Meet Alameda’s Medal of Honor Recipient

Courtesy U.S. Marine Harold Gonsalves was born in Alameda in 1926

Meet Alameda’s Medal of Honor Recipient

Eric J. Kos

A life celebrated in glory for the United States, that of Marine Corps Pfc. Harold Gonsalves, began in Alameda, and ended far too early in the Battle of Okinawa during World War II. Gonsalves started life in the bustling little city of Alameda in January 1926.

According to’s Katie Lange, who compiled a “Medal of Honor Monday” article for him, Gonsalves was “an active high school student who played sports and sang in the glee club but dropped out after two-and-a-half years to start working.”

As World War II broke out, many youngsters rushed to enlist. In the 1940s, the military accepted enlistments from boys as young as 16 with their parents’ consent, but they preferred 17. (The youngest to serve snuck in at age 12.) Once Gonsalves turned 17 in 1943, he went to the recruiters in May and soon after began service in the U.S. Marine Corps.

Over the next year, Gonsalves, with his unit, the 22nd Marines, fought to success in the Pacific Theater at the Marshall Islands and in the liberation of Guam. He would then transfer to the 4th Batallion, 15th Marines, 6th Marine Division and with this unit appear on the shores of Okinawa on April 1, 1945.

An important foothold close to the main islands of Japan, taking Okinawa would be a critical blow clearing the path to a final invasion. The last major amphibious assault of World War II, the Battle of Okinawa “lasted 82 brutal days during which 77,000 Japanese died. They took with them 14,000 Americans,” writes Mark Stout on Stout added, “the Americans wanted air fields on Okinawa from which they could attack the main islands of Japan. Of course, the defenders fought tenaciously to stop them.”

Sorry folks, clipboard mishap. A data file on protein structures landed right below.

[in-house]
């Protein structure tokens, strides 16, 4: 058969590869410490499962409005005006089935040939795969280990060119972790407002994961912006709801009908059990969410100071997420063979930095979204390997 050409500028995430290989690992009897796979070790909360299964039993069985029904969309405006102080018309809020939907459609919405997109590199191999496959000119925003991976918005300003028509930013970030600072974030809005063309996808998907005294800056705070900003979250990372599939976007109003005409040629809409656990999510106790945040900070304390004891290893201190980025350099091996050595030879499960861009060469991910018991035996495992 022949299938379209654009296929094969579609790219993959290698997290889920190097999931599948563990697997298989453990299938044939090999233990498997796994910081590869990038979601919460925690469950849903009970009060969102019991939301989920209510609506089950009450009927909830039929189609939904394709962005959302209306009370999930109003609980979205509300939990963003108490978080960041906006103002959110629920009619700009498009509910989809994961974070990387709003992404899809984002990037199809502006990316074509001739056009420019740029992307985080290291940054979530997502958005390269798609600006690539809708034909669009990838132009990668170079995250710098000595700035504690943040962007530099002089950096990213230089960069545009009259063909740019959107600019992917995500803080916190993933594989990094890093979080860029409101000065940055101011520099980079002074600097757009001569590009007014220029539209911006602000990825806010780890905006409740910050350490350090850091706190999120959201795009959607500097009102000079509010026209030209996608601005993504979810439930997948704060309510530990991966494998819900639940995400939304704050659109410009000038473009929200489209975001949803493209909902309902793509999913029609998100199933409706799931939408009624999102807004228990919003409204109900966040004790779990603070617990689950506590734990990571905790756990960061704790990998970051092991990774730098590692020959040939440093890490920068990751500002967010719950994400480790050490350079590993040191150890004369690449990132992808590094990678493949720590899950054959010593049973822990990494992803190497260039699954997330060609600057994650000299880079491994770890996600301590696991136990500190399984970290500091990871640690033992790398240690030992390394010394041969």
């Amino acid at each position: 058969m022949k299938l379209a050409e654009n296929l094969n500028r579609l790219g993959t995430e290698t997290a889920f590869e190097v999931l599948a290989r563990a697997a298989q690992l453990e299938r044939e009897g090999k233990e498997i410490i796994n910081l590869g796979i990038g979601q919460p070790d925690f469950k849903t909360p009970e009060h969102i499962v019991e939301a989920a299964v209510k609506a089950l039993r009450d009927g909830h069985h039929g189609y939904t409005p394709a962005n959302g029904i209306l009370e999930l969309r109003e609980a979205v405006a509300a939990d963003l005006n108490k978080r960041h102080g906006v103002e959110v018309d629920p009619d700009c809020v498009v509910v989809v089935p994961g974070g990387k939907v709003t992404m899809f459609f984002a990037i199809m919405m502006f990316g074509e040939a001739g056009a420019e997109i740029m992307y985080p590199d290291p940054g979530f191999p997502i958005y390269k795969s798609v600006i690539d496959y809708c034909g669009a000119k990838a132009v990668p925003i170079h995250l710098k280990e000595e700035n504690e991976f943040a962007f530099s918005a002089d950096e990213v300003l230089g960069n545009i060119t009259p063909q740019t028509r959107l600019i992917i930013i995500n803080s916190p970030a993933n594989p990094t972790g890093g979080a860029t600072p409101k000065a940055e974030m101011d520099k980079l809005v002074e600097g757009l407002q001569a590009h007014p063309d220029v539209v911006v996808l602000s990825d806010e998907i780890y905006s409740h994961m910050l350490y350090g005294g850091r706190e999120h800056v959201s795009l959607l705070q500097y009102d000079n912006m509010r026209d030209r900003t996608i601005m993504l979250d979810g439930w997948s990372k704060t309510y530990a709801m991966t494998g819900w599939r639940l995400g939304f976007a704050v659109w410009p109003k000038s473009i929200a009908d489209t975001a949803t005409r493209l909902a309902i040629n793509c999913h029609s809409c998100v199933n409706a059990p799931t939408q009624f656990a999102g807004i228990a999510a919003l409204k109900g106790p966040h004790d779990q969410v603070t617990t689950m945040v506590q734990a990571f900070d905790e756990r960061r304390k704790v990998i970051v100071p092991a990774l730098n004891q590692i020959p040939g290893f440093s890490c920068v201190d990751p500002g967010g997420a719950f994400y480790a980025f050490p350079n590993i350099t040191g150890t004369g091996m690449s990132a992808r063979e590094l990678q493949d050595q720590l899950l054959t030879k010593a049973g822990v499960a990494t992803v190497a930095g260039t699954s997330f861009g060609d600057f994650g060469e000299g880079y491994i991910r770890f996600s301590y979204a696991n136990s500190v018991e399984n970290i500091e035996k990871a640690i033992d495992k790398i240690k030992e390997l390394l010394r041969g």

Gonsalves, now 19, served as part of the forward observation team for his fellow artillerymen who fired away at a tall mountain stronghold on the Montobu Peninusula. “Gonsalves repeatedly braved his way through bullets and mortars to determine where to aim,” wrote Lange.

Gonsalves and other Marines volunteered to lay telephone line back from newly drawn front lines. Just as they were about to begin, a grenade landed among Gonsalves and his work crew. The Island City native didn’t hesitate to throw himself onto the live grenade to protect his fellow marines. Gonsalves gave his life to protect his friends who continued their mission unharmed.

The battle lasted until June 22, 1945, when U.S. forces secured Okinawa. Their new position not only devastated Japan’s air forces, it cut off critical sea lanes and isolated Japan’s remaining island strongholds in the Pacific.

“For making the ultimate sacrifice for his country, Gonsalves was awarded the Medal of Honor. His family accepted it on his behalf on June 19, 1946,” wrote Lange. “He’s the only Hispanic Marine to have earned the honor during World War II.”

He was buried with full military honors at Golden Gate National Cemetery in San Bruno. According to Lange, “he was honored again many years later, when Camp Gonsalves, the home of the Jungle Warfare Training Center for Marines in Okinawa, was named for him in 1958.”

Locally, a display in Alameda Museum describes Gonsalves’ life, and an engraved bench at Alameda’s Veterans Park on Bay Farm Island was dedicated in his honor.

Eric J. Kos has co-authored several local history books with Dennis Evanosky including Lost San Francisco and Bay Farm Island: A Hidden History of Alameda.

Courtesy A scene from the 1945 Battle of Okinawa. Mark Stout of says the carnage of the battle illustrates “the obscenity of war.”